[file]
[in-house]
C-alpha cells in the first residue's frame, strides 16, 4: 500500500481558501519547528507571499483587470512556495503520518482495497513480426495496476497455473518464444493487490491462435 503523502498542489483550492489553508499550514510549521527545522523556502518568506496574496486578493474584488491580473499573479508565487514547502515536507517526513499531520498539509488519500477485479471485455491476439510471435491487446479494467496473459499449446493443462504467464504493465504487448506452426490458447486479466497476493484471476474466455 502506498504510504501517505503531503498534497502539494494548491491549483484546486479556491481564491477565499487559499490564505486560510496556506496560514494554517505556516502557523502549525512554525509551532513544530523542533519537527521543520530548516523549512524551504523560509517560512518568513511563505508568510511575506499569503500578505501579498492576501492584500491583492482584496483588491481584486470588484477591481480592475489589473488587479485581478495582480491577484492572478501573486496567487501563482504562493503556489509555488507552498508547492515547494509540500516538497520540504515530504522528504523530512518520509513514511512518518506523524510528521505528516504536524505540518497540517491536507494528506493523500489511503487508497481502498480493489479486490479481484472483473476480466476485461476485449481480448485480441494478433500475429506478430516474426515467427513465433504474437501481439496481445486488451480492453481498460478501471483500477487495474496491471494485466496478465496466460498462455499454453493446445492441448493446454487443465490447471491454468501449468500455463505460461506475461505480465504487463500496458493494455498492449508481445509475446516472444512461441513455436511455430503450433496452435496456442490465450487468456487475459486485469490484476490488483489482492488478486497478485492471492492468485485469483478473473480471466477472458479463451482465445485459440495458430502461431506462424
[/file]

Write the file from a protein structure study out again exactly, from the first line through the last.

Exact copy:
[in-house]
C-alpha cells in the first residue's frame, strides 16, 4: 500500500481558501519547528507571499483587470512556495503520518482495497513480426495496476497455473518464444493487490491462435 503523502498542489483550492489553508499550514510549521527545522523556502518568506496574496486578493474584488491580473499573479508565487514547502515536507517526513499531520498539509488519500477485479471485455491476439510471435491487446479494467496473459499449446493443462504467464504493465504487448506452426490458447486479466497476493484471476474466455 502506498504510504501517505503531503498534497502539494494548491491549483484546486479556491481564491477565499487559499490564505486560510496556506496560514494554517505556516502557523502549525512554525509551532513544530523542533519537527521543520530548516523549512524551504523560509517560512518568513511563505508568510511575506499569503500578505501579498492576501492584500491583492482584496483588491481584486470588484477591481480592475489589473488587479485581478495582480491577484492572478501573486496567487501563482504562493503556489509555488507552498508547492515547494509540500516538497520540504515530504522528504523530512518520509513514511512518518506523524510528521505528516504536524505540518497540517491536507494528506493523500489511503487508497481502498480493489479486490479481484472483473476480466476485461476485449481480448485480441494478433500475429506478430516474426515467427513465433504474437501481439496481445486488451480492453481498460478501471483500477487495474496491471494485466496478465496466460498462455499454453493446445492441448493446454487443465490447471491454468501449468500455463505460461506475461505480465504487463500496458493494455498492449508481445509475446516472444512461441513455436511455430503450433496452435496456442490465450487468456487475459486485469490484476490488483489482492488478486497478485492471492492468485485469483478473473480471466477472458479463451482465445485459440495458430502461431506462424